By James Dunn ||
I didn’t sleep very well last night. No, it wasn’t because of a barking dog, a crying child, or my WordPress website had been hacked. We had a very rough storm roll through – complete with lightning, thunder, a tornado warning, and more rain that we’ve had in a single night in quite a while.
While laying awake watching the storm, what I usually do so my family can sleep uninterrupted, I got to thinking about where all of our important papers were and how easily we could locate them in the event of a natural disaster. Fortunately, we have a pretty good disaster recovery plan in place. We have two fire safes located in our house – one in our Master Bedroom and one in the basement. Great, I knew where our important papers were.
Then, my mind wandered over to my WordPress websites. I’m currently moving all of my websites to a new, more powerful server, so it’s the perfect time to update my disaster recovery plan for my WordPress websites. I keep a record of all the important information I need to access or move both in an electronic document AND a printed document.
Since I am changing servers, I will need to update certain items on this document, so it’s the perfect time to confirm all the information on the document. I thought I’d share this with you as well.
What Information Do I Need To Record
Your Server Control Panel Login Information
Whether you use cPanel, Plesk, ServerCP, or some other control panel, you have to login to access the control panel. Be sure to record not only the login ID and password, but the URL for your login access. Sometimes, this may include a port, so don’t forget to include that information as well.
Your Domain Registrar Login Information
If you are moving from one server to another, you will probably need to change your nameservers. To do that, you will need to login to your Domain Registrar’s control panel to make those changes, so be sure to record your login ID, your password, and the URL you use to login.
Your DNS Login Information
If you host your own nameservers, you will not need this information. Also, if you use your registrar’s nameservers, you will not need this information. However, after the recent GoDaddy debacle, I would recommend against this. If you use an external DNS service, then you should record your login ID, password, and the URL you use to login.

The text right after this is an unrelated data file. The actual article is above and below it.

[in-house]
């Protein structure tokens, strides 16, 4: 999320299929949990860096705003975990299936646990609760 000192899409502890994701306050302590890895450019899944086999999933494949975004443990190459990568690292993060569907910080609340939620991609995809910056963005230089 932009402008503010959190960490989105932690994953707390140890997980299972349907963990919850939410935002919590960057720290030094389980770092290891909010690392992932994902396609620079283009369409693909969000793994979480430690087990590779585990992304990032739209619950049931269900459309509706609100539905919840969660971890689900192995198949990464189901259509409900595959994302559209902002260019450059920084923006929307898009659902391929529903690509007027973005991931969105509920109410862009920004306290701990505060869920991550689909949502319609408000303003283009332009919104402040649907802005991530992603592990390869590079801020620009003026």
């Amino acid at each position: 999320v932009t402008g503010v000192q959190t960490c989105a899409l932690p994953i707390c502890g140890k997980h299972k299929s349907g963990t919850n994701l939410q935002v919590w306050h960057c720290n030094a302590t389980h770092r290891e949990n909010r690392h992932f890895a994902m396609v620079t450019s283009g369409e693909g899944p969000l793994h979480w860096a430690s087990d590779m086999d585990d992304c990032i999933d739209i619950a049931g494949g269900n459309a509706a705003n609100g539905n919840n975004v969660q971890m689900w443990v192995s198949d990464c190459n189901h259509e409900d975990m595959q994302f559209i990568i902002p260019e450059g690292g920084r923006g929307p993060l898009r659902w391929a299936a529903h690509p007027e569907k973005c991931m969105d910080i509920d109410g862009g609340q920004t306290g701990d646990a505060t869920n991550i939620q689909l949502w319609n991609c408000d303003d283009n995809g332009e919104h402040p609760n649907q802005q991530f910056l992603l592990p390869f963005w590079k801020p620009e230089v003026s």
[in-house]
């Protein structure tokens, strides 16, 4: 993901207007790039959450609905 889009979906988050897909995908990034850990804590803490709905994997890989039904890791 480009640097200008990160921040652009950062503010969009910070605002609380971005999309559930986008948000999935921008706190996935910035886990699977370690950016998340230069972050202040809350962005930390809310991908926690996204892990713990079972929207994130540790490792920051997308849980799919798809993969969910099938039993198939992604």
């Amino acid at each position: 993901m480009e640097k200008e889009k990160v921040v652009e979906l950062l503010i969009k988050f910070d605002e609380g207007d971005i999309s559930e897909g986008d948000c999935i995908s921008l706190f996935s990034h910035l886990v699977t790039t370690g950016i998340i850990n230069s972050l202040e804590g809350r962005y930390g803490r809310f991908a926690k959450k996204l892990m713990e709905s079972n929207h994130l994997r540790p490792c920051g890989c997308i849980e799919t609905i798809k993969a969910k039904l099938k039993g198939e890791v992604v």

Your Server IP Address
If you host your own nameservers, this will not be important for any of your configuration, but you should still have it recorded. If you use your registrar’s nameservers or another nameserver, then you will need the server IP address to record in your “A” record.
Your NameServer Information
You should have at least two nameservers – sometimes more. Typically, the protocol would be ns1.domain.com, ns2.domain.com, ns3.domain.com, etc. Some nameservers do not use ns1. but instead use simply ns. Regardless, of the format or how many you have, be sure to record all of them as they are important.
Your MySQL Database Information
You will need this for two different purposes.
#1 In case you ever need to reenter it into your WordPress setup. You will need the database name, the database username, and the database password. Remember when you initially set up your website? If not, set up a test website to see what information is needed to confirm this.
#2 If you use a program to directly access your MySQL database tables. Personally, I use Navicat because I find that it is so much easier to use than PhpMyAdmin. Regardless, of which one you use, you will need to record your database name, database username, and your database password. With Navicat, I need to know the IP address of my server. You did record that earlier didn’t you? If not, now is the time to do it.
WordPress Login Information